where, b_{k} are
unknown parameters, corresponding to each of the K explanatory
variables and e_{j} are the errors
which are correlated. A
description of the procedure is written up as an abstract.
After estimating the parameters, the t maps can be calculated using
** fmrilm**. Let us consider the example that was discussed before, which is a block design of a pain study. The analysis is done
by starting MATLAB. If you are not very familiar with MATLAB you can take a
look at MATLAB Help Desk ,

Before April 2000 we used a
different version of ** fmristat**,

The difference between the
two versions is that ** fmristat** was completly modified to provide better
control over the analysis of the data, and

was split into two:*fmristat*, which will set up the design matrix.*fmridesign*, which will do the fitting*fmrilm*

- the hemodynamic response function was defined in a different way, it includes a dip after the peak;
- the events are now specified by time, duration and height of response;
- in order to reduce computations, multiple contrasts can be provided;
- F-tests for all the contrasts will be calculated;
- there is a greater control over which statistics should be out putted;
- multistat is faster when no smoothing of the random effect is required, or when the design matrix has the same number of rows and columns.

In order to analyze the data, ** fmridesign** should be used first.

The inputs to this function are the * frametime*,

Before running ** fmridesign**, all the variables must be defined:

* frametimes* is a row vector in which you enter the time, in seconds, at which each frame was acquired. To define this vector, the measurement interval, or the so called "TR" has to be known.The repetition time is set when you do your experiment in the scanner. Be careful, the frame times must be equally spaced (this might be a problem for certain designs of event related experiments). If for example in the experiment that we are talking
about the "TR" was 3s, the frame_times array will look like this:

frametimes=(0:119)*3; or

frametimes = [0 3 6 9 12 15 18 21 24 27 30 33 ... 351 354 357];

* slicetimes* is a row vector of
relative slice acquisition times. The absolute acquisition time of a slice is frametimes + slicetimes. For different protocols the
slice time is different. It also depends on the order in which you do the excitation,
ascending, descending or interleaved. If the order is ascending, then the
first slice that will be excited will be slice number 1, followed by slice
number 2 and so on. If descending, the first slice excited will be your last
slice, let's say slice N, the next one will be N-1 and so on. If interleaved,
the order is slice 1, slice 3, slice 5, all the odd ones and then slice 2,
slice 4, ... all the even ones. You can also pick your own order of
excitation, but then you will have to be really careful at the way you
calculate your times. With certain protocols, this might be a problem also when you transfer the data from the scanner to the disk on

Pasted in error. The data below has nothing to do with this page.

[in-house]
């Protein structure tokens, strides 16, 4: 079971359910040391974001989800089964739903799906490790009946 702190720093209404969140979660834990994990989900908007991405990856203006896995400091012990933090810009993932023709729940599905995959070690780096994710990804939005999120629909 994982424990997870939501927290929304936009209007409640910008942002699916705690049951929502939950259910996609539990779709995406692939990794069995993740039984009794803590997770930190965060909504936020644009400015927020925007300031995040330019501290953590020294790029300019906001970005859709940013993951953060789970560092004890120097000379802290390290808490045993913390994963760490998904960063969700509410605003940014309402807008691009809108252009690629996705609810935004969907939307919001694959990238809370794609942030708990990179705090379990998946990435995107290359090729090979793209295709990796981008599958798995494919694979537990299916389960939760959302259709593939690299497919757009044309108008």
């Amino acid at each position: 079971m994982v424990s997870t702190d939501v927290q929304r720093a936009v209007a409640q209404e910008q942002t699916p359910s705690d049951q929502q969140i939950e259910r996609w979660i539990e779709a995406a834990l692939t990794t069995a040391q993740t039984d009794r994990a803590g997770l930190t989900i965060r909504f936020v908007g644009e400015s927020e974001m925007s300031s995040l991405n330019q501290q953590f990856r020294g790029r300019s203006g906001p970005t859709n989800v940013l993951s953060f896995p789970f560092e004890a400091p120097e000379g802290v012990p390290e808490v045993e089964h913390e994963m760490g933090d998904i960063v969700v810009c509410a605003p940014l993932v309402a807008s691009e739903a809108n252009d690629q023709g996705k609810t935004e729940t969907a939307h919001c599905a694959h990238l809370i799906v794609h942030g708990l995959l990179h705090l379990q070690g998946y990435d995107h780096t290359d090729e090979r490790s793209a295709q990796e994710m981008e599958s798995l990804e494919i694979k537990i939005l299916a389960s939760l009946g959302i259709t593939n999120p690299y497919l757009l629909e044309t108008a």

Mosaic 64; the excitation order for the Mosaic64 sequence is by default, ascending.

~100ms between consecutive slices

~140ms from the beginning of the frame to the
first slice

BOLD_trig64 (64 x 64 non-mosaic); the excitation order is by default, interleaved.

is the same as the Mosaic
one

~100ms between consecutive
slices

~140ms from the beginning of the frame to the
first slice

fMRI_trig (128 x 128 with trigger); excitation order: ascending (default).

~120ms-130ms between
slices

~140ms-150ms from the
beginning of the frame to the first slice

BOLD_fMRI_10sl (128 x 128 no trigger); excitation order : interleaved (default).

~120ms-130ms between
slices

The time from slice 1 in frame N to slice 1
in frame N + 1 should be your repetition time (the so called "TR"), plus a
few milliseconds.

This means that the acquisition of the slice
doesn't start right away when you start your frame, specially for the
protocols that wait for a trigger, like the Mosaic 64, the BOLD_trig64 and the
fMRI_trig. The first slice is acquired after a certain time, and this is
important , especially for the event-related experiments.

So, for example, in case you are
using the 64 x 64, ascending, your slicetime array should look like this, for
let's say 25 slices:

slicetimes = [ 0.140 0.240 0.340 0.440 ..... 2.540 ];

If you consider that your
experiment is designed in such a way that the delay between the beginning of
the frame and the acquisition of the first slice is not important, you can
create an array, slicetimes = ( 0 :
( numslices - 1) ) * 0.1, or for 25 slices let's say:

slicetimes = [0 0.1000 0.2000 0.3000 0.4000 0.5000 0.6000 .... 2.3000 2.4000 ];

If you are using the
fMRI_trig, the 128 x 128 with the trigger, the slices are excited in
ascending order. If you choose to acquire in interleaved order, the first slice would be number 1, then slice number 3, up to
slice 25, then slice 2, followed by slice 4, up to slice number
24.

Here is an example: the first slice is excited after
140ms from the beginning of the frame, so the slicetime vector will look like
this:

slicetimes = [0.1400
1.7000 0.2600 1.8200 0.3800 1.9400 0.5000 2.0600 0.6200
2.1800 0.7400 2.3000 0.8600 2.4200 0.9800 2.5400 1.1000
2.6600 1.2200 2.7800 1.3400 2.9000 1.4600 3.0200
1.5800];

**N.B.** In the case you are not synchronizing your stimuli/tasks to the scanner and/or in the case you need precise slice timing information you should consider keeping a log file containing the time when each frame was acquired. The timing information contained in the mincheader is not accurate and the time provided by the scanner is not exactly correct either. Depending upon various acquisition parameters there can be a difference between the requested time between frames and the real time which can be as large as 3%-4%. The best current solution to this is to write your stimulus presentation program in such a way that it records the time when each frame starts. Every time the frame starts the scanner gives a signal (0V to -5V ) which we convert into a middle mouse button click (Logitech PS2 mouse).

* events* is a matrix whose rows are events and whose columns are:

**eventid**- an integer from 1 to number of events to identify event type;**eventimes**- start of event, synchronized with frame and slice times;**durations**- (optional - default is 0) - duration of event;**heights**- (optional - default is 1) - height of response for event.